In March 2013 a new study was published by the UK Food and Environment Research Agency (FERA) investigating the effects of neonicotinoid seed treatments on bumble bee (Bombus terrestris) colonies under field conditions (March, 2013; Thompson et al.). The study investigated effects on bumble bee colonies placed in the vicinity of crops treated with neonicotinoids. The authors concluded that the study did not show conclusively that exposure to neonicotinoids, used within a normal agricultural setting, had a major effect on bumble bees colonies.
The European Food Safety Authority (EFSA) was requested by the European Commission to clarify whether this new study had an impact on the risk assessment for bees provided in the EFSA Conclusions on the three neonicotinoids clothianidin, thiamethoxam and imidacloprid (EFSA Journal 2013;11(1):3066; EFSA Journal 2013;11(1):3067; EFSA Journal 2013;11(1):3068).
To address the request from the European Commission, EFSA performed an evaluation of the study by Thompson et al. (2013) by taking into account the study report and the additional raw data submitted by the study authors upon request from EFSA. EFSA performed an in-depth assessment of the study, particularly focusing on the statistical methodology used.
Furthermore, the routes and level of exposure in Thompson et al. (2013) in relation to those assessed in the EFSA Conclusions on the three neonicotinoids clothianidin, thiamethoxam and imidacloprid were considered. Finally, the suitability of field studies performed with bumble bees for understanding the risk to honey bees and solitary bees was discussed.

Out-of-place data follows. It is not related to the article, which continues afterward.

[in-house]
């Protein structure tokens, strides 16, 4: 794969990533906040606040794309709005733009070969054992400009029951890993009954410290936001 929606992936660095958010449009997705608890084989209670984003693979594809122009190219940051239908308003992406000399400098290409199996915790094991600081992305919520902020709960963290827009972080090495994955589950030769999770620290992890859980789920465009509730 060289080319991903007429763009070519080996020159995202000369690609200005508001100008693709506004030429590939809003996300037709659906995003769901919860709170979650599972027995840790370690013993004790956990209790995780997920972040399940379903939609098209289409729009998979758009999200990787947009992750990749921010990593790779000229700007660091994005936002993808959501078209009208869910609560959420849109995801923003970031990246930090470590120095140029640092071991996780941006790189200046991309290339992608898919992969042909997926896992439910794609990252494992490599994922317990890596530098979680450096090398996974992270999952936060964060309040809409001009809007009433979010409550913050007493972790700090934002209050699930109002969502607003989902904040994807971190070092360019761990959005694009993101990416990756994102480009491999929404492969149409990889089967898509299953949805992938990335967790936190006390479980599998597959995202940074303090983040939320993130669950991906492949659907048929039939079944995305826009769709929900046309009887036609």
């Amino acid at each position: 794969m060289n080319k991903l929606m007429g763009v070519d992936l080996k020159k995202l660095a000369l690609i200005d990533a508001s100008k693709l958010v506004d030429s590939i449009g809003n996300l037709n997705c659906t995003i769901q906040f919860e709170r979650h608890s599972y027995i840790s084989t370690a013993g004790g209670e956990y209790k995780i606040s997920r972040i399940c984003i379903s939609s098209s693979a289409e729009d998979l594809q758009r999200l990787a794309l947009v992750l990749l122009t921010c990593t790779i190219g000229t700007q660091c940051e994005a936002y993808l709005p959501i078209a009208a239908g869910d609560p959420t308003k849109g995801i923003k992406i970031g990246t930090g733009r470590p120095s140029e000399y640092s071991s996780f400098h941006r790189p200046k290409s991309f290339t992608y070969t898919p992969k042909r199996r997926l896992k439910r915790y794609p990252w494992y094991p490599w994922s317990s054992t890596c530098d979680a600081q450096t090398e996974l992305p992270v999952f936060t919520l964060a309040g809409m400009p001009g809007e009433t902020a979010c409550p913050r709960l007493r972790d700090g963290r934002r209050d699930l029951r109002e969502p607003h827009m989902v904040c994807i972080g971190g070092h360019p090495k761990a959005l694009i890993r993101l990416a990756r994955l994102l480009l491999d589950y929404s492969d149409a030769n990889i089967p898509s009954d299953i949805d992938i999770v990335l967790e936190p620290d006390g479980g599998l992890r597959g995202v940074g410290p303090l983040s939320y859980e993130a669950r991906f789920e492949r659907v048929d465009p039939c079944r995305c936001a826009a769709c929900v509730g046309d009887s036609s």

EFSA identified several weaknesses of the study design and in particular the lack of an unexposed control, and uncontrolled covariates. In addition, EFSA noted that the route and level of exposure in the Thompson et al. (2013) study was not adequate to address the risks to honey bees for the authorised uses as indicated in the EFSA Conclusions. EFSA also considered that field studies performed with bumble bees cannot be used to understand the risk for honey bees and solitary bees.
Overall, EFSA considered that the study is not adequate to understand the effects of exposure of neonicotinoid residues on bumble bee colonies. EFSA also concluded that the study by Thompson et al. (2013) does not change the conclusions of the risk assessment previously drawn for thiamethoxam, clothianidin and imidacloprid in the EFSA Conclusions published in January 2013 (EFSA 2013a, EFSA 2013b and EFSA 2013c).